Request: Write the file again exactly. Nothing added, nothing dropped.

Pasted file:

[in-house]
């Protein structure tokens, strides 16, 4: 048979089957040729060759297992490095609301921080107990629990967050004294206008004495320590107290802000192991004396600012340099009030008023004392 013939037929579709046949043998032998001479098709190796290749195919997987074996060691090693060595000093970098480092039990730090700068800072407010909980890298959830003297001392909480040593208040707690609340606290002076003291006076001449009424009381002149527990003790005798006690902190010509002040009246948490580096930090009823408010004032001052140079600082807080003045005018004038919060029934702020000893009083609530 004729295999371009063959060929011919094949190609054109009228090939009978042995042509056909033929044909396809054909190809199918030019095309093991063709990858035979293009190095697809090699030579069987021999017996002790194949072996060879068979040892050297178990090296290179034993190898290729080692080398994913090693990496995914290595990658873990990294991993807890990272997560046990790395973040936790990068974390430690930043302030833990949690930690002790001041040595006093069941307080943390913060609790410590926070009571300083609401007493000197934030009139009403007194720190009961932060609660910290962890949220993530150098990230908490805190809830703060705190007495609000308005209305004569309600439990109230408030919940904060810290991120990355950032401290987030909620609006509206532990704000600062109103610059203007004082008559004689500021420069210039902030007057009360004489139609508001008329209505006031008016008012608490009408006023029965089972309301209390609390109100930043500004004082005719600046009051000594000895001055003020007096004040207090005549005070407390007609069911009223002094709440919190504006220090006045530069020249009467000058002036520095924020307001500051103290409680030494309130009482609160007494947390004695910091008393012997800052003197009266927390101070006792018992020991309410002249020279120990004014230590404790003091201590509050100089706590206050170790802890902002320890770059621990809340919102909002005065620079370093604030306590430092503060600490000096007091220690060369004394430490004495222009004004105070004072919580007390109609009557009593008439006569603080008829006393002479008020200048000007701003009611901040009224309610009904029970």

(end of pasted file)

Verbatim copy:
[in-house]
């Protein structure tokens, strides 16, 4: 048979089957040729060759297992490095609301921080107990629990967050004294206008004495320590107290802000192991004396600012340099009030008023004392 013939037929579709046949043998032998001479098709190796290749195919997987074996060691090693060595000093970098480092039990730090700068800072407010909980890298959830003297001392909480040593208040707690609340606290002076003291006076001449009424009381002149527990003790005798006690902190010509002040009246948490580096930090009823408010004032001052140079600082807080003045005018004038919060029934702020000893009083609530 004729295999371009063959060929011919094949190609054109009228090939009978042995042509056909033929044909396809054909190809199918030019095309093991063709990858035979293009190095697809090699030579069987021999017996002790194949072996060879068979040892050297178990090296290179034993190898290729080692080398994913090693990496995914290595990658873990990294991993807890990272997560046990790395973040936790990068974390430690930043302030833990949690930690002790001041040595006093069941307080943390913060609790410590926070009571300083609401007493000197934030009139009403007194720190009961932060609660910290962890949220993530150098990230908490805190809830703060705190007495609000308005209305004569309600439990109230408030919940904060810290991120990355950032401290987030909620609006509206532990704000600062109103610059203007004082008559004689500021420069210039902030007057009360004489139609508001008329209505006031008016008012608490009408006023029965089972309301209390609390109100930043500004004082005719600046009051000594000895001055003020007096004040207090005549005070407390007609069911009223002094709440919190504006220090006045530069020249009467000058002036520095924020307001500051103290409680030494309130009482609160007494947390004695910091008393012997800052003197009266927390101070006792018992020991309410002249020279120990004014230590404790003091201590509050100089706590206050170790802890902002320890770059621990809340919102909002005065620079370093604030306590430092503060600490000096007091220690060369004394430490004495222009004004105070004072919580007390109609009557009593008439006569603080008829006393002479008020200048000007701003009611901040009224309610009904029970």